Getting started

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Background Material

These are the course outlines for both courses "Practice Context" and "Learning and Teaching in Practice" so that you are able to access the Learning Outcomes you will be assessed against more readily. Print these out for your information and also place a copy in your portfolio.

You would be well advised to take a good look through the studydesk of both courses - this will help you with collating your own evidence and the development of your portfolio.

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Tip: Coloured words indicate links to another page, source or document. If you right click (or control click for Mac users) on any coloured words, then open the links in a new tab this makes it easier to move between the pages.

Becoming familiar with WikiEducator

Navigating around Wikieducator is relatively easy - remember you can always use the back arrow if you are lost.

As displayed below you should use the navigation bars at the top of pages to help you move around the wiki.
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The [Course outline] provides overview information about the course and more detailed information about the assessment requirements]], planning your timeline for the assessment, how to create and present your portfolio and the marking criteria.

We have also set up a resources page to assist you. This will include the combined resources from all courses in the diploma. We are endeavouring to set this up so that you can add resources which may help fellow learners.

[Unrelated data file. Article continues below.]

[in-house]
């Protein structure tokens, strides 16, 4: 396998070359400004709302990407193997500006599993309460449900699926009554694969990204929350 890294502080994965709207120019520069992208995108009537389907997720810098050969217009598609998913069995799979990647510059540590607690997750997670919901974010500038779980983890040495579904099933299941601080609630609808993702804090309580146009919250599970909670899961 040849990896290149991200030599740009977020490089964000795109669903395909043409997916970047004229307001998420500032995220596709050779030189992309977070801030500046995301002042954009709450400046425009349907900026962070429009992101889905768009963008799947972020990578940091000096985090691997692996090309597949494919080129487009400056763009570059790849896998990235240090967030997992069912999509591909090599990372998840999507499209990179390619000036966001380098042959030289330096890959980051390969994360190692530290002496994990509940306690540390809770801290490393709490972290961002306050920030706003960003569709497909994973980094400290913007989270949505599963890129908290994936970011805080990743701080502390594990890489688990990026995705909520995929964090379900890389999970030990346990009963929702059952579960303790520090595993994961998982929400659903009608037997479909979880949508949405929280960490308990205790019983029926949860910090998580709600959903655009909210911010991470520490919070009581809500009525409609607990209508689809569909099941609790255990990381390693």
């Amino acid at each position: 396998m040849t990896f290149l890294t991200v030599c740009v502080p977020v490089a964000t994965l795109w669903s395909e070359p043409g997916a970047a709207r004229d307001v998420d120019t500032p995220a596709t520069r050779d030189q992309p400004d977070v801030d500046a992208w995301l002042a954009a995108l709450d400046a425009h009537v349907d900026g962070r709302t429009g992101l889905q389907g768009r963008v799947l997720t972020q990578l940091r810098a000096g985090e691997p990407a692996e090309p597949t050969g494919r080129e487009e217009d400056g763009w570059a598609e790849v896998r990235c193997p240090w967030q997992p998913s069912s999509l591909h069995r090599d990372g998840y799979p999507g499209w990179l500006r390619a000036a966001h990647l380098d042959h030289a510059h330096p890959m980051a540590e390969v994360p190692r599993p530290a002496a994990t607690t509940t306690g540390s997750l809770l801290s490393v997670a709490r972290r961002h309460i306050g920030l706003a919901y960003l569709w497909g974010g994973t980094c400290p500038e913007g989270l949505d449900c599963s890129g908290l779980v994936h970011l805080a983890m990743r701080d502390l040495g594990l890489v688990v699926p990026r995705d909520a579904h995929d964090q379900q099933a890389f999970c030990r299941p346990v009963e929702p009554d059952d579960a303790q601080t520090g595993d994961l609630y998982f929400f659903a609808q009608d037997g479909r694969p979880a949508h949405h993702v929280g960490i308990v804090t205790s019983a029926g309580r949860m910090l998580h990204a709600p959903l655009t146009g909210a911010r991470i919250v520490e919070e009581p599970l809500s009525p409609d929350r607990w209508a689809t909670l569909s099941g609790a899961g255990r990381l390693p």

The StudyDesk is where you find course content and each of the Unit/topic modules. Work through each module in order and your portfolio will slowly build.

Explore your assessment

Take your time to read the assessment requirements carefully and the information on developing your portfolio.

Track and Record Your Learning

As this course is based around self discovery learning, it would be helpful to think about how you will keep track of this learning.

Some people find a learning journal or a personal learning record useful for this.

The form that this takes is entirely up to you. Some people prefer to keep a written record which may be a word document or perhaps you may wish to use a blog and encourage some feedback from others, some may prefer a research notebook or to use voice or video recordings.

If you need more ideas or information click on the attached study skills advice sheet on learning journals.

Depending upon the format that you use to record your learning you can use excerpts from this as evidence in your portfolio.

Before you move away from this page make sure you look at all of the tabs in the navigation tab first - your point of reference will always be the StudyDesk.

Now you are ready to begin the first module (Overview) in the Studydesk - in the navigation tab aboveItalic text.